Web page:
Midlothian residents are being asked to speak up in a bid to drive up standards in local care homes, children’s services, nurseries and social work services.
Scotland’s care and social work regulator, the Care Inspectorate, relies on the views of local people about services, carers, and staff to improve standards and root out practice across the county.
Anyone with concerns, comments or complaints about a service can raise these, anonymously if preferred, via the Care Inspectorate website at www.careinspectorate.com or by contacting the National Enquiry Line on 0845 600 9527.
Established in April, Scotland’s national care regulator has adopted a new name of the Care Inspectorate in a bid to make it easier for people to understand its work.
The inspectorate directly involves people who use services and their carers in inspections.
The latest inspection reports are available to view on the Care Inspectorate’s website.
Where complaints are made about a service, the inspectorate has powers to investigate and, if necessary, demand improvements to the quality of care.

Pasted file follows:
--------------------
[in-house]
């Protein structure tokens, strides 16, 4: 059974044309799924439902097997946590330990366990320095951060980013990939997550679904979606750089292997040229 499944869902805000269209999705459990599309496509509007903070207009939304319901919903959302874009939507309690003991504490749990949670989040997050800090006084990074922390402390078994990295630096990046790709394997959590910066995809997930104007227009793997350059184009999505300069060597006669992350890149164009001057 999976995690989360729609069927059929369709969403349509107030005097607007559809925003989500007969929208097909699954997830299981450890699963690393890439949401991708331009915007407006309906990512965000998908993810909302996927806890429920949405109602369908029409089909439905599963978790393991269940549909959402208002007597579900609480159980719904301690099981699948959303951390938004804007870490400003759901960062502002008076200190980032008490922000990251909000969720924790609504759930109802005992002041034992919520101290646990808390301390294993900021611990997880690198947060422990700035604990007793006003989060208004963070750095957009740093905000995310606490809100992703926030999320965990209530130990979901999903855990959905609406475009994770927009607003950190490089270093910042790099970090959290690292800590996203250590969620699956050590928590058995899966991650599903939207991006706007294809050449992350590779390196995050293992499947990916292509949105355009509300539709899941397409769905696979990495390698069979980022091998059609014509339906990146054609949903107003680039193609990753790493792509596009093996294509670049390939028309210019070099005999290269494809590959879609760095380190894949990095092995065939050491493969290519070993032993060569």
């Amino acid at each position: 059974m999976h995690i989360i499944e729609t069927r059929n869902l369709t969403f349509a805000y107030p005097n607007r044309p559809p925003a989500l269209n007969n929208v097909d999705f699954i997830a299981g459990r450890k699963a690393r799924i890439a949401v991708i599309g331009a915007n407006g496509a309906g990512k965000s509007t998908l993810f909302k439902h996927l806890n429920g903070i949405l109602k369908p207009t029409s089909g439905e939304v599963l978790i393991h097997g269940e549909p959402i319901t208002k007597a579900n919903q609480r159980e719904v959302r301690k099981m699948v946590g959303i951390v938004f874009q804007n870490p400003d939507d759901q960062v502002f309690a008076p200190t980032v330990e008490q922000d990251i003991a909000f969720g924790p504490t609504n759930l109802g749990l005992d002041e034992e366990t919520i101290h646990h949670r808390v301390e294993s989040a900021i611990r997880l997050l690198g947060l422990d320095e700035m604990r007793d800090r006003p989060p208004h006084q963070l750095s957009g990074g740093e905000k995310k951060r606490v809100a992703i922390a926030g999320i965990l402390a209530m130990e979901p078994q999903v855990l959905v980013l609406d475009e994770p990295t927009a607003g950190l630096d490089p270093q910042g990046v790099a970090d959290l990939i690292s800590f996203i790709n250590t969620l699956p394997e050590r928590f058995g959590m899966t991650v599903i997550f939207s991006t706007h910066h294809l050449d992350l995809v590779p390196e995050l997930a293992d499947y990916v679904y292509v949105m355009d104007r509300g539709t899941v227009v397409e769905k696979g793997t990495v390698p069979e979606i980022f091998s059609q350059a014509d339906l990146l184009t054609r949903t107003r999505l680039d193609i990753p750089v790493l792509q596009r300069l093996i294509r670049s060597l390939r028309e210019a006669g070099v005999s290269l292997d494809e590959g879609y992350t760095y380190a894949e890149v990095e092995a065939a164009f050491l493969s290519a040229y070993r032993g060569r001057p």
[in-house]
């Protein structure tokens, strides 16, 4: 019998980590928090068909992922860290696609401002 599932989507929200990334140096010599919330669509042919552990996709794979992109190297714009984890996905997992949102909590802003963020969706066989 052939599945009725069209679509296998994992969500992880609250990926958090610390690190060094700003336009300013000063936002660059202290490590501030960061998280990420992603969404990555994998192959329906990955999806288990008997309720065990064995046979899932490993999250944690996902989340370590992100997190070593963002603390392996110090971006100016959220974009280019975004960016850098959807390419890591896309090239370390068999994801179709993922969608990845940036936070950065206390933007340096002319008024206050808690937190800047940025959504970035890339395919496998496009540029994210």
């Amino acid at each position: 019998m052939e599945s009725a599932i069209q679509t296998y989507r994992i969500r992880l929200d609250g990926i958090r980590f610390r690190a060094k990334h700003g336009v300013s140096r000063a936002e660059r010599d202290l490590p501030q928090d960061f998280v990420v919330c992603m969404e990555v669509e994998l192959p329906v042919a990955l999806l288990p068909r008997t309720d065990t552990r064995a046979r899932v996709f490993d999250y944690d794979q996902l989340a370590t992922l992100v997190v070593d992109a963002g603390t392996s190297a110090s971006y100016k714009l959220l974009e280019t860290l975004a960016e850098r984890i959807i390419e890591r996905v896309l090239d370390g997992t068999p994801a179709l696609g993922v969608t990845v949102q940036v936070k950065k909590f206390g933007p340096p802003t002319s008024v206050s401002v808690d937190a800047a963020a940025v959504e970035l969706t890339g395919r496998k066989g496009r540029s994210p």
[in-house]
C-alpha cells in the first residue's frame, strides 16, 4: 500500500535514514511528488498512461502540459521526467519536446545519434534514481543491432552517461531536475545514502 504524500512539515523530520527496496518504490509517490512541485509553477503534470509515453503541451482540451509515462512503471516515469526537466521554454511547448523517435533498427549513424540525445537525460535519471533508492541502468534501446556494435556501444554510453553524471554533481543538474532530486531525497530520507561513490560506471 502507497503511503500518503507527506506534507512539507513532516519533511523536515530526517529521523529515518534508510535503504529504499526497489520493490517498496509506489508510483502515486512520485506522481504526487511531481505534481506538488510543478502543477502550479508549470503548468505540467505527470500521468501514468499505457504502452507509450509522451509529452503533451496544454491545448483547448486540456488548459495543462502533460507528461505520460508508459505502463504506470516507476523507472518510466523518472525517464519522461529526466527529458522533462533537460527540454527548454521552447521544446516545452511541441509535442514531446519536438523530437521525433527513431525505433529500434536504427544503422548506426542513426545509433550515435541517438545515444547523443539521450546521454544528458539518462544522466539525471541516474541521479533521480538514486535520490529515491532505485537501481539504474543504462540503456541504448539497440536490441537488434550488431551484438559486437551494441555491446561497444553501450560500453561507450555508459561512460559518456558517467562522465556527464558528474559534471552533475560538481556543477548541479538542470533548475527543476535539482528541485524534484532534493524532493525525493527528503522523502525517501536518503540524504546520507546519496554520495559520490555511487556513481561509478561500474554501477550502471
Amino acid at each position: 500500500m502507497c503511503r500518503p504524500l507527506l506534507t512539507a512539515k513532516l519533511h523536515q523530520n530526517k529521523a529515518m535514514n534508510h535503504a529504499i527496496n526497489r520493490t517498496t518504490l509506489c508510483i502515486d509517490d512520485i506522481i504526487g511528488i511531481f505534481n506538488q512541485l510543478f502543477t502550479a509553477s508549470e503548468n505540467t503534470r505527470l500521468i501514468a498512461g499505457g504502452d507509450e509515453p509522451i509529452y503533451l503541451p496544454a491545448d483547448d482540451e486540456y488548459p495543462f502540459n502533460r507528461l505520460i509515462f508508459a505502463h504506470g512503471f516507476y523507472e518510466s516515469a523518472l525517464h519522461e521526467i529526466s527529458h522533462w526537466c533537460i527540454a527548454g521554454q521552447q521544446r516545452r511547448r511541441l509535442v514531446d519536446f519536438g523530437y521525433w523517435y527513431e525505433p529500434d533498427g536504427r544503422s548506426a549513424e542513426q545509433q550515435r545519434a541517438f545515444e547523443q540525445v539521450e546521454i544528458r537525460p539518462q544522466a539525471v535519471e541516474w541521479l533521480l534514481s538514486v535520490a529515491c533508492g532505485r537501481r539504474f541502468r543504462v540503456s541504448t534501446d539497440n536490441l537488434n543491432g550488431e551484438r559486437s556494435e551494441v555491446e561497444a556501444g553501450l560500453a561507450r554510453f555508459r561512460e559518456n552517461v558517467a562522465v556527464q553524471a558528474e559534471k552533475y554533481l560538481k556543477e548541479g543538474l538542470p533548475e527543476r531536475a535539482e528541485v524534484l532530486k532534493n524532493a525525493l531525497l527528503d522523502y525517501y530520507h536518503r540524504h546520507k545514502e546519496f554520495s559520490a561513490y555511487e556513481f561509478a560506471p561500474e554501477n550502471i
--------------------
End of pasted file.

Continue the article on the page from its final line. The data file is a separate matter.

Speaking as he called on people in Midlothian to get involved by sharing any information or concerns they have, Care Inspectorate chairman Professor Frank Clark said: “Our job is to make sure people receive high quality care that reflects individuals’ needs and that their rights are protected.
“We support services to improve and we inform the public about what standards are being delivered by openly reporting what we find.
“Anyone can read our inspection reports on our website and find out exactly how their local services are performing. In that way we can provide confidence that poor practice is being identified, improvements are being demanded and best practice shared.”
He added: “We want people in Midlothian to come to us with their concerns. This can be done through our complaints system, including the national telephone enquiry line which people can use anonymously if they wish.
“The information people give us can make a direct impact on the care delivered in care homes, nurseries, children’s services and by social work departments.
“Where we find problems, we will work with the service to make improvements and ensure people who use services get the quality care they deserve.
“What’s more, we have the powers we need to insist on changes and, ultimately, we can apply to the courts to have a service closed if necessary.”